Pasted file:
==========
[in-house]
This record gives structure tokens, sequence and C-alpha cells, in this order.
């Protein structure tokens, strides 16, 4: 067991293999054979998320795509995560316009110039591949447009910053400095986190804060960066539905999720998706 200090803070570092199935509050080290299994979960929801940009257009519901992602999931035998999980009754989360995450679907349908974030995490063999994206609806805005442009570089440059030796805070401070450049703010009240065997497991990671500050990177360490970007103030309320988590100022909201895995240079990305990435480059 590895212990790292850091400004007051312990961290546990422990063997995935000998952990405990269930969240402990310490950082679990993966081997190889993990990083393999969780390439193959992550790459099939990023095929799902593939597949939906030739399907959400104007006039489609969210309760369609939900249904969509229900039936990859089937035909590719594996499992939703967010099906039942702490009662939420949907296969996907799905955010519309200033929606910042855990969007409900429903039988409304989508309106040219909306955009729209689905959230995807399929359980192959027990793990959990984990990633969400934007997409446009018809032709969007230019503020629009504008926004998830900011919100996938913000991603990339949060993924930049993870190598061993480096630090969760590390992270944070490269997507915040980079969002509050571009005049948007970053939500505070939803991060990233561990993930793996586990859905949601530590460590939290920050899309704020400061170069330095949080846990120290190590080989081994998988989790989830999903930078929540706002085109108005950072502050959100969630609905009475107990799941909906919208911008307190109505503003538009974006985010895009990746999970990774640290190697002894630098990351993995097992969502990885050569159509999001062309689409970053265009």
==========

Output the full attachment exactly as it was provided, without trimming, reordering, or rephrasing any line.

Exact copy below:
[in-house]
This record gives structure tokens, sequence and C-alpha cells, in this order.
């Protein structure tokens, strides 16, 4: 067991293999054979998320795509995560316009110039591949447009910053400095986190804060960066539905999720998706 200090803070570092199935509050080290299994979960929801940009257009519901992602999931035998999980009754989360995450679907349908974030995490063999994206609806805005442009570089440059030796805070401070450049703010009240065997497991990671500050990177360490970007103030309320988590100022909201895995240079990305990435480059 590895212990790292850091400004007051312990961290546990422990063997995935000998952990405990269930969240402990310490950082679990993966081997190889993990990083393999969780390439193959992550790459099939990023095929799902593939597949939906030739399907959400104007006039489609969210309760369609939900249904969509229900039936990859089937035909590719594996499992939703967010099906039942702490009662939420949907296969996907799905955010519309200033929606910042855990969007409900429903039988409304989508309106040219909306955009729209689905959230995807399929359980192959027990793990959990984990990633969400934007997409446009018809032709969007230019503020629009504008926004998830900011919100996938913000991603990339949060993924930049993870190598061993480096630090969760590390992270944070490269997507915040980079969002509050571009005049948007970053939500505070939803991060990233561990993930793996586990859905949601530590460590939290920050899309704020400061170069330095949080846990120290190590080989081994998988989790989830999903930078929540706002085109108005950072502050959100969630609905009475107990799941909906919208911008307190109505503003538009974006985010895009990746999970990774640290190697002894630098990351993995097992969502990885050569159509999001062309689409970053265009």